“Wear a mask!”
I stopped running and wheeled around. “Pardon me?”
A middle-aged woman ambled towards me on DC’s Glover-Archibald hiking trail. She was alone and walked with a long stick. “Wear a mask!” she shouted again, closing to within five yards of me.
“Don’t judge me,” I glowered.
“I’m not judging you, I just want you to wear a mask,” she prattled on, continuing to approach me. She was overweight and walked with a staff. “What are you, a Trumpie?”
“You know nothing about me.” I stared into her dull grey eyes.
“I know you’re the reason 300,00 people are dead. Selfish people like you who don’t care.”
“You don’t think I care?”
“No! You’re selfish.” She caught up to me on the trail and we now walked side-by-side. It was a brisk November day, just a few days after Biden was elected President, and my sweat was already giving me a chill.
I smirked. “I thought you weren’t judging me.”
“I AM judging you!” she decided. “You deserve to be judged.”
I tried describe what she could not see: that I posed no threat. I was the least likely person to transmit COVID to her. I rarely left my house except to jog. I always wore a mask during my once-a-month shopping trips. I knew the science better than she. I was an infectious disease epidemiologist working every day for the nation’s premier research institute to save people from COVID and other pandemic threats. Threats she never even knew about. I spent nights writing my COVID blog to help people navigate confusing times without losing their minds, even after getting a concussion after falling off a horse. I answered readers’ COVID questions until my headaches made it impossible. I was not the bad guy. The world was not that simple.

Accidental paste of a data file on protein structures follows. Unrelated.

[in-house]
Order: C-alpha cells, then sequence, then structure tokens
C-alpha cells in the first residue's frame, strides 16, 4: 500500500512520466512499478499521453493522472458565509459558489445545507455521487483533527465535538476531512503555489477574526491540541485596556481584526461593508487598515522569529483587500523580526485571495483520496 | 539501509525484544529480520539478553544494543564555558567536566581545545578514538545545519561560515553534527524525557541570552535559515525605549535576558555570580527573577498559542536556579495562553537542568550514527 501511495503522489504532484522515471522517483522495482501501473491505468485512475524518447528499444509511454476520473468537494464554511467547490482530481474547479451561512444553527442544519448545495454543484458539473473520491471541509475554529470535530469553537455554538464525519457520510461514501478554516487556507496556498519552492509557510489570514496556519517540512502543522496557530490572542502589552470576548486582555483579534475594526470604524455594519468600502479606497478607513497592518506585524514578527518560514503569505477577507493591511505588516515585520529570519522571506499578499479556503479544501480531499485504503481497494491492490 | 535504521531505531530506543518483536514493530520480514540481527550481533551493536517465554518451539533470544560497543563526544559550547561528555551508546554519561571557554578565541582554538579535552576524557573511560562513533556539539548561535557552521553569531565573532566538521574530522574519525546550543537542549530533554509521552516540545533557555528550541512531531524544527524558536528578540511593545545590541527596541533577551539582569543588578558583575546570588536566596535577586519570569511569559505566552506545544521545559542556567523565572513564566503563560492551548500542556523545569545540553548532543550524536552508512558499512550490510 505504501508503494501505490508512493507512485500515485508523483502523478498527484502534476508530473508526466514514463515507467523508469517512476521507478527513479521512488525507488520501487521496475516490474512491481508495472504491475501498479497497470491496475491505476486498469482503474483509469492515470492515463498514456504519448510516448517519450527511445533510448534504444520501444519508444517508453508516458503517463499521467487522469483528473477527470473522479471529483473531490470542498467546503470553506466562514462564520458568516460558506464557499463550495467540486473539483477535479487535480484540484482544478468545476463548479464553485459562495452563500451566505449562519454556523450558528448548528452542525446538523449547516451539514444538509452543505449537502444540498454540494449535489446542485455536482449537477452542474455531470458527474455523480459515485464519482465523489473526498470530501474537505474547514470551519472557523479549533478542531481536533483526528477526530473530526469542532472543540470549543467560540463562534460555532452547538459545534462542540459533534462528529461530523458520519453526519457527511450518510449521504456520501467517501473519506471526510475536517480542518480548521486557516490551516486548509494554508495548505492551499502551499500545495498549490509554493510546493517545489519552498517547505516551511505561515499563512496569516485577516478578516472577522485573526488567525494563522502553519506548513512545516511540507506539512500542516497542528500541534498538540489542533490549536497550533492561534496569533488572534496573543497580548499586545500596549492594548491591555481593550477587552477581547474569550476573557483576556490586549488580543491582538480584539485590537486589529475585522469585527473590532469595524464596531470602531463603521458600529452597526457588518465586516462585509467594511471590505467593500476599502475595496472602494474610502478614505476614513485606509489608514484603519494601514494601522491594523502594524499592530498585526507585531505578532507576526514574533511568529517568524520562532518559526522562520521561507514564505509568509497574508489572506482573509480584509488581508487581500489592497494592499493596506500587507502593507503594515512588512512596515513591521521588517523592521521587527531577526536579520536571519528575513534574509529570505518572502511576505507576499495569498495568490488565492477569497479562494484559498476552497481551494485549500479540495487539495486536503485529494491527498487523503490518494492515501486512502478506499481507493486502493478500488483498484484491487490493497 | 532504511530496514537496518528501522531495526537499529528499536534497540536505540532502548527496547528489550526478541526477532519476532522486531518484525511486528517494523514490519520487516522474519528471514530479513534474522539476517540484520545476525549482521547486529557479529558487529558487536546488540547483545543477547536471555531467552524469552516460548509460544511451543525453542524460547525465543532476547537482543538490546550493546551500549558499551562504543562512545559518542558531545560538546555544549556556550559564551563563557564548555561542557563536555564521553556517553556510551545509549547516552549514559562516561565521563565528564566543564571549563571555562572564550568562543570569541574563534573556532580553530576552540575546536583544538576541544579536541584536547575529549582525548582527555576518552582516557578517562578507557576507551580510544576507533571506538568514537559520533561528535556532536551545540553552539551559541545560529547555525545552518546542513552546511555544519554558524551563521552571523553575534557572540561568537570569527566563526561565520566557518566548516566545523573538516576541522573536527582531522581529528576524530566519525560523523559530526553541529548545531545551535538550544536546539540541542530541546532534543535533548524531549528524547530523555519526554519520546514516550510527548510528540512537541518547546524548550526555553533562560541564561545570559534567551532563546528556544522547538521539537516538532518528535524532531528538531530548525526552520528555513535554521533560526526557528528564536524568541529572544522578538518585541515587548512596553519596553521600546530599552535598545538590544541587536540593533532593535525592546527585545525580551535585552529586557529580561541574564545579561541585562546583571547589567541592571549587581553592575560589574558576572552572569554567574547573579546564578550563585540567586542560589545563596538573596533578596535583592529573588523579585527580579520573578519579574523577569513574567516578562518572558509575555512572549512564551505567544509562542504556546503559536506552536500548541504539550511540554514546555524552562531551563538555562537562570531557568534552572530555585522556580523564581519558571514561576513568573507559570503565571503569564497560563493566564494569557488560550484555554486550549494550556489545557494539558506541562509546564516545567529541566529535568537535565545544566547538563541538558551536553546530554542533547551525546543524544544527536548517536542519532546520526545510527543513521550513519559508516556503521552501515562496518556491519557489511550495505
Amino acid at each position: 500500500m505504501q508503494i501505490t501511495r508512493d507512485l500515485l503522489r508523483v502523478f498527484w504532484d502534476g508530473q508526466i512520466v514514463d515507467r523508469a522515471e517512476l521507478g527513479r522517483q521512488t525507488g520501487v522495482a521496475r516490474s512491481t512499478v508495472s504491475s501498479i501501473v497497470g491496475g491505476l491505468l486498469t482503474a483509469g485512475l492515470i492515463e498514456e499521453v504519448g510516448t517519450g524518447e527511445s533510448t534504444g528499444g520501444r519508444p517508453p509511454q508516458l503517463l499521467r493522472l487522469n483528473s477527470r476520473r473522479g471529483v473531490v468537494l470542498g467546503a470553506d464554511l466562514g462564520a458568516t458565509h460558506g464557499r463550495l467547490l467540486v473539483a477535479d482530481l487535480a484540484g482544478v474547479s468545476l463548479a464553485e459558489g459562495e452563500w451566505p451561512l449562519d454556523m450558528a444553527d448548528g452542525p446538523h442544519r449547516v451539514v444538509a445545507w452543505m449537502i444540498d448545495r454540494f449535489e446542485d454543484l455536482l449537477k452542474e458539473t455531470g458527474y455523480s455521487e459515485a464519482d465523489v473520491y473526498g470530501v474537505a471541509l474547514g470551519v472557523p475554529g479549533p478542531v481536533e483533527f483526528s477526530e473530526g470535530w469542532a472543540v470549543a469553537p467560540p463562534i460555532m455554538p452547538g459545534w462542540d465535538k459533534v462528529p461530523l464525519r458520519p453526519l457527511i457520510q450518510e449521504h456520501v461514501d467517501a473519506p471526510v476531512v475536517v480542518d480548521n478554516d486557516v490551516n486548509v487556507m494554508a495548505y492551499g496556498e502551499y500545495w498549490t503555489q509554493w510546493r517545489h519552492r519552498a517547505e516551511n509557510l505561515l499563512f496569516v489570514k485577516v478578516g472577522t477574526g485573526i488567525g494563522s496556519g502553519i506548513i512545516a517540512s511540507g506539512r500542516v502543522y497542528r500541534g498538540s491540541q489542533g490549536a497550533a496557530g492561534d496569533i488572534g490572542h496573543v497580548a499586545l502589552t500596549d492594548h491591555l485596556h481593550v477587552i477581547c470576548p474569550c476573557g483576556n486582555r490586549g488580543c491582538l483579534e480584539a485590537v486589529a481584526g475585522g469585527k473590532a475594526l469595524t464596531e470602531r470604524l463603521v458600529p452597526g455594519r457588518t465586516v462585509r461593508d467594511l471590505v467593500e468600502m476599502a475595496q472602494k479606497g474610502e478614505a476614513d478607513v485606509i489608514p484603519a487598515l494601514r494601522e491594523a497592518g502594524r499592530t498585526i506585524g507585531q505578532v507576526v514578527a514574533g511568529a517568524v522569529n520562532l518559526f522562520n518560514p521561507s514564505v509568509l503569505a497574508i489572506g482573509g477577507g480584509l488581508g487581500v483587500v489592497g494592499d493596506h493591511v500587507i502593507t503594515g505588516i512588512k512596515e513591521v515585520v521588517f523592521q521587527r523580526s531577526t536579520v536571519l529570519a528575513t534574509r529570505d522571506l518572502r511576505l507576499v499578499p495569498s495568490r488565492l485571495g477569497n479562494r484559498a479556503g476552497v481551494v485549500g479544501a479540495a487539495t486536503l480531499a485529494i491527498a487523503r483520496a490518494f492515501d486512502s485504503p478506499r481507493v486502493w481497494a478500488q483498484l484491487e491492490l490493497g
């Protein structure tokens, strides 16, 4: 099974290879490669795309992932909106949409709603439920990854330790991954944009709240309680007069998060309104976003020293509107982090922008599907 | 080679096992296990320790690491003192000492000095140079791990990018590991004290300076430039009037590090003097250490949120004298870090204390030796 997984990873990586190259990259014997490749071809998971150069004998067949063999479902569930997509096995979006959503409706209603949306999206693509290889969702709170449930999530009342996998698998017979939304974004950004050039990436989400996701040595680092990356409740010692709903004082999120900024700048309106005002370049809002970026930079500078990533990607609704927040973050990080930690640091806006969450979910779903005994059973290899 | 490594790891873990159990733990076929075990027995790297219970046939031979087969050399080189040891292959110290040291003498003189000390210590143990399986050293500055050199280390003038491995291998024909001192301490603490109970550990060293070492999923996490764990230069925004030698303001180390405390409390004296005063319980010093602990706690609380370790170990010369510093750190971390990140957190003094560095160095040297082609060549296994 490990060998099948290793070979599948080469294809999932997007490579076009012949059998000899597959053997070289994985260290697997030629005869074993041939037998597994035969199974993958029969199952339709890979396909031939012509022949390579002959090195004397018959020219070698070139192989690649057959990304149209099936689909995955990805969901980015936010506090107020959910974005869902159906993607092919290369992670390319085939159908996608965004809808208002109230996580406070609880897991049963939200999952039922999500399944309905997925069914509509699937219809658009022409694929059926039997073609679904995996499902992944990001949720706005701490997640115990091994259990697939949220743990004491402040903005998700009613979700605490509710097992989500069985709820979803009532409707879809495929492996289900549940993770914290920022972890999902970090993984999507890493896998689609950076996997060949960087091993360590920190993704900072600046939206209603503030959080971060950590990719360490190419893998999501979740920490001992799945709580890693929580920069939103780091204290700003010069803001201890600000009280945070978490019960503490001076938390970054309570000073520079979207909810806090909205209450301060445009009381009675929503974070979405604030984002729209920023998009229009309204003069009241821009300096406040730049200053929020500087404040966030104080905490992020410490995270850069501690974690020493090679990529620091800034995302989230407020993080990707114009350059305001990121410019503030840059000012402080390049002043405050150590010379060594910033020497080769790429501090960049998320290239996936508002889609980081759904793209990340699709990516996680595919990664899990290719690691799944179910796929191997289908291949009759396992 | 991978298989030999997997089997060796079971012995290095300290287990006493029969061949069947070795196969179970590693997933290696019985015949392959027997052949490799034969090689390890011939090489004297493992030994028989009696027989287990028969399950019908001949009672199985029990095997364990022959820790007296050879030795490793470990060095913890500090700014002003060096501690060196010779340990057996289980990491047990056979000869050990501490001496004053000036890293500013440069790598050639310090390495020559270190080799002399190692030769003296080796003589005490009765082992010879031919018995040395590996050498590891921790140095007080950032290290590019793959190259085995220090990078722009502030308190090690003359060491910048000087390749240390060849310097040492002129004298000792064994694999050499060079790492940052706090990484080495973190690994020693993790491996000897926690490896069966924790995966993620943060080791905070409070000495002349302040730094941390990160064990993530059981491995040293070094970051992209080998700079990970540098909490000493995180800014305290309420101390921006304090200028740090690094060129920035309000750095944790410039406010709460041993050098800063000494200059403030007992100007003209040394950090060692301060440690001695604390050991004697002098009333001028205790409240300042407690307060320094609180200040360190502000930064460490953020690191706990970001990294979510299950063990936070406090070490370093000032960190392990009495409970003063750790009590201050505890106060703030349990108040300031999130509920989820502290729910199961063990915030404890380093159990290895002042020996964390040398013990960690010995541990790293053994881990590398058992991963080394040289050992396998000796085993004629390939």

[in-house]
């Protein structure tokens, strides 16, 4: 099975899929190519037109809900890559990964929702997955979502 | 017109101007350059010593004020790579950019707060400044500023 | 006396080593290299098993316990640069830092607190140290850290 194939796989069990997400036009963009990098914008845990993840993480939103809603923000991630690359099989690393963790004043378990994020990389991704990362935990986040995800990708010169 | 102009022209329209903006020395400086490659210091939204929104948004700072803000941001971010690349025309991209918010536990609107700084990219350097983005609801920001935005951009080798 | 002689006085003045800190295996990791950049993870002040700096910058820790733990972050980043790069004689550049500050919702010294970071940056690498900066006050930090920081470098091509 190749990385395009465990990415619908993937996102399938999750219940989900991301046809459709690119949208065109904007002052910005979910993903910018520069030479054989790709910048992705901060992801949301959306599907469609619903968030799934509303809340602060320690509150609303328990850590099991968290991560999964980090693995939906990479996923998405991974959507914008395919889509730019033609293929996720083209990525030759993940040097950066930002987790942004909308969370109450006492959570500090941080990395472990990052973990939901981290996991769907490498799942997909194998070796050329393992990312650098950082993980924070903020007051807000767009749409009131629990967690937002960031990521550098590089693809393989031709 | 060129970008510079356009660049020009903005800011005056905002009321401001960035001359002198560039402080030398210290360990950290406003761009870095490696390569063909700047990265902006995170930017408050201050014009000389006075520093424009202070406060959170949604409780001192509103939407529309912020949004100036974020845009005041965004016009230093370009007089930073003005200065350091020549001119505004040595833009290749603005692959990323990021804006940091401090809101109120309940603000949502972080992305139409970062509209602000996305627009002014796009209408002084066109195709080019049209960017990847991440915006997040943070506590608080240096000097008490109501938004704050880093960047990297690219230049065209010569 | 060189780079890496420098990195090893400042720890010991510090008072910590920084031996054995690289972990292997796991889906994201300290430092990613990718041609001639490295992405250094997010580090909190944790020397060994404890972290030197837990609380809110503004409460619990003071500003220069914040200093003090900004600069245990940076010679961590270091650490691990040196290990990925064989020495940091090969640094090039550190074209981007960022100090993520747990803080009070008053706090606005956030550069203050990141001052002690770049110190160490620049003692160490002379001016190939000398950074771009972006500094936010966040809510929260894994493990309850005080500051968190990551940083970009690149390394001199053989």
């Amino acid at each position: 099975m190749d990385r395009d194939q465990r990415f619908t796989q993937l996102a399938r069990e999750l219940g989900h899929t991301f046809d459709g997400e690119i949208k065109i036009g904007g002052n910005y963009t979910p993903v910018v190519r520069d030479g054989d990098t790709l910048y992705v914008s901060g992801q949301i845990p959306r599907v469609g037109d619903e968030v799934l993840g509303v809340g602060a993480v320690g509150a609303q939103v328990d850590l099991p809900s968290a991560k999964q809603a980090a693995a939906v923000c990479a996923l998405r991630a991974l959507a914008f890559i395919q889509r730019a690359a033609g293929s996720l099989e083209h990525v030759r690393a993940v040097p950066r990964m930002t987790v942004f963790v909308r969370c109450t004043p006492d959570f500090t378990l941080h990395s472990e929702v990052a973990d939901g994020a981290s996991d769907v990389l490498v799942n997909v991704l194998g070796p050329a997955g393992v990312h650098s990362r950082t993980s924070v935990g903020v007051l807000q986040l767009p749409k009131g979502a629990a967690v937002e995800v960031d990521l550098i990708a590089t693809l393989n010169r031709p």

But the trail narrowed and suddenly I was the one who felt unsafe, realizing I was in the blast radius of a stranger who was spitting as she yelled, not paying attention to her physical distance, and not wearing her mask properly. It was askew. I wanted to say more, but I decided it was best to move on. I shouted a cheerful “Well, have a good day!” over my shoulder as I trotted away, adding “Try not to judge people!”
As I trotted home I knew our country was screwed. The mask issue had gone too far. People were no longer rational. I understood why the woman yelled at me; she was scared. She wanted to feel safe and my naked face seemed threatening. The pandemic was ripping through America, mowing down older, overweight people like herself. A mask had become a shorthand barometer for evaluating who was safe and who was not. America had found a new marker to divide sinner and saints. America’s culture wars had bled into our pandemic response. Which was bad news for everyone.